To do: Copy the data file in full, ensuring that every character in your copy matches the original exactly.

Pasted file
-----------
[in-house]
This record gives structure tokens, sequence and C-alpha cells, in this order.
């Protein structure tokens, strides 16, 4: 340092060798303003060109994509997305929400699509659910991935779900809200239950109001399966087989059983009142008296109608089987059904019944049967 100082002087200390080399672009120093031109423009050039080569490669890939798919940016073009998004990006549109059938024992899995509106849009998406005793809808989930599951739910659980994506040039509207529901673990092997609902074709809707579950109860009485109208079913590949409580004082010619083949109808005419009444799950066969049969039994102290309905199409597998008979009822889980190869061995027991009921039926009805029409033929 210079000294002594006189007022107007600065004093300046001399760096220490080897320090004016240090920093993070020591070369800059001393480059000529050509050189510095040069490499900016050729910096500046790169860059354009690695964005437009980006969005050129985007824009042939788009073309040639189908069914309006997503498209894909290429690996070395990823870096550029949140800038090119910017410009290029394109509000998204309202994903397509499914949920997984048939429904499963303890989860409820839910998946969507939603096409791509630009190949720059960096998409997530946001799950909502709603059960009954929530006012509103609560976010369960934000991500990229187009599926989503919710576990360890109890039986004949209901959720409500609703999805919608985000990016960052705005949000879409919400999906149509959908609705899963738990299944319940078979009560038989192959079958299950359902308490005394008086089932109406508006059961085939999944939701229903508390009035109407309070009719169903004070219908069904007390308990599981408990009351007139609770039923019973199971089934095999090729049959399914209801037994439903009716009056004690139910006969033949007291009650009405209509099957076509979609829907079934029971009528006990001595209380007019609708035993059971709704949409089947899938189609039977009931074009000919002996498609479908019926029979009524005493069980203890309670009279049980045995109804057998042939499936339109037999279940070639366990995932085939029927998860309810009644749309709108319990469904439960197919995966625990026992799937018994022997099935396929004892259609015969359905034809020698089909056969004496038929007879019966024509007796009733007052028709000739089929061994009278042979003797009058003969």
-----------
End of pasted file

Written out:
[in-house]
This record gives structure tokens, sequence and C-alpha cells, in this order.
């Protein structure tokens, strides 16, 4: 340092060798303003060109994509997305929400699509659910991935779900809200239950109001399966087989059983009142008296109608089987059904019944049967 100082002087200390080399672009120093031109423009050039080569490669890939798919940016073009998004990006549109059938024992899995509106849009998406005793809808989930599951739910659980994506040039509207529901673990092997609902074709809707579950109860009485109208079913590949409580004082010619083949109808005419009444799950066969049969039994102290309905199409597998008979009822889980190869061995027991009921039926009805029409033929 210079000294002594006189007022107007600065004093300046001399760096220490080897320090004016240090920093993070020591070369800059001393480059000529050509050189510095040069490499900016050729910096500046790169860059354009690695964005437009980006969005050129985007824009042939788009073309040639189908069914309006997503498209894909290429690996070395990823870096550029949140800038090119910017410009290029394109509000998204309202994903397509499914949920997984048939429904499963303890989860409820839910998946969507939603096409791509630009190949720059960096998409997530946001799950909502709603059960009954929530006012509103609560976010369960934000991500990229187009599926989503919710576990360890109890039986004949209901959720409500609703999805919608985000990016960052705005949000879409919400999906149509959908609705899963738990299944319940078979009560038989192959079958299950359902308490005394008086089932109406508006059961085939999944939701229903508390009035109407309070009719169903004070219908069904007390308990599981408990009351007139609770039923019973199971089934095999090729049959399914209801037994439903009716009056004690139910006969033949007291009650009405209509099957076509979609829907079934029971009528006990001595209380007019609708035993059971709704949409089947899938189609039977009931074009000919002996498609479908019926029979009524005493069980203890309670009279049980045995109804057998042939499936339109037999279940070639366990995932085939029927998860309810009644749309709108319990469904439960197919995966625990026992799937018994022997099935396929004892259609015969359905034809020698089909056969004496038929007879019966024509007796009733007052028709000739089929061994009278042979003797009058003969």